Consumer sentiment and consumer confidence are extremely important economic indicators. They measure Americans' perceptions of their financial situation and whether it's a good time to buy big-ticket items. Consumer spending represents about 70 percent of U.S. gross domestic product, so when consumer sentiment/confidence fall, it's not a good sign for the economy. Last month, confidence fell to its lowest level in 28 years -- and yes, surging food and fuel costs did play a huge role. You can't just look at core inflation in isolation and pretend food and fuel don't count. We're not talking about minor price swings here -- retail gasoline prices have hit a series of record highs and topped $4 a gallon for the first time ever, and futures prices for oil and key commodities like corn have also climbed to record levels.

Investment bankers on Wall Street may be greedy as hell, but they're not stupid (well, not completely). I can't believe for a minute that they really think the economy isn't going down the toilet. They're just gambling that they can grab everyone's money and parachute out of an airplane going into a death spiral before it hits the ground and explodes. They'll risk it all for one dollar more.

Melissa said...

why on earth they would take out the cost of fuel and the cost of food from these sorts of statistics is beyond me. Whenever I hear about this sort of thing I scratch my head. A new sofa, a new dishwasher, a new car, that's all stuff people want, not need, so what does it really matter what happens to the price of these things? the two categories they are ignoring, food and fuel, are things that people need to buy, so I don't see how taking these numbers out of the picture ever makes sense. When I hear that these numbers are being excluded, it makes me discount any conclusions drawn.

Green Assassin Brigade said...

For real CPI calculated the way it was done pre Clinton look to the Shadow government Stats site @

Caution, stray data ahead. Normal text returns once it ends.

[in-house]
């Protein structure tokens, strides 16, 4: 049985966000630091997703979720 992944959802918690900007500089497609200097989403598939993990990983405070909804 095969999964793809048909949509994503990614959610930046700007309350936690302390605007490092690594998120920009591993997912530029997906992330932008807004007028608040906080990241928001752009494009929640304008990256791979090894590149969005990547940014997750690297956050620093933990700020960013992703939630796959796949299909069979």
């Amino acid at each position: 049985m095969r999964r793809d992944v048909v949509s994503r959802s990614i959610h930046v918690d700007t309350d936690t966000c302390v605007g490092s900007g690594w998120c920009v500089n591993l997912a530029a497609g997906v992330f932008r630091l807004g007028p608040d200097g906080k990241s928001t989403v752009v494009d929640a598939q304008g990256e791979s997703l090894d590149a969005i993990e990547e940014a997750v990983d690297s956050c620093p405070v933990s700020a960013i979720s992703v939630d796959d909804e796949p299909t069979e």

http://www.shadowstats.com/

Mr Williams recreates real CPI, GDP, M3 money supply growth and unemployment stats, very usefull.

While I agree there is an issue with speculation especially in food, oil is definately in shortage with a 2 million barrels/day shortfall being made up by ethanol and other substitutes.

If regulators clamp down on the futures markets in the U.S. do you know what's going to happen? 100s of billions of dollars will be converted to yen, Euros and other currencies and moved to other futures markets, driving the U.S. dollar even weaker which will raise U.S. inflation even higher.

One country or one market cannot solve the speculation issue, this it has to be a world solution and there will always be some market willing to make their vig on futures trading.

My belief is the entire Financial system is about to collapse on it's own greed and stupidity, today's commodities costs are nothing to what they will be when money becomes worthless. I've moved some savings to silver and gold because what happened in Argentina, Zimbabwe and other countries could happen in North America too.

Greenpa said...

DC- ok, there's a conflict there between fine meanings of "stupid", and "fool", though. It's quite possible to be brilliantly intelligent- and a total fool, in my lexicon.

Besides which- it's the gambling addict part that may be the biggest force. Very smart gamblers on a losing streak- become wildly irrational, believing the next throw of the dice IS going to save them.

RC said...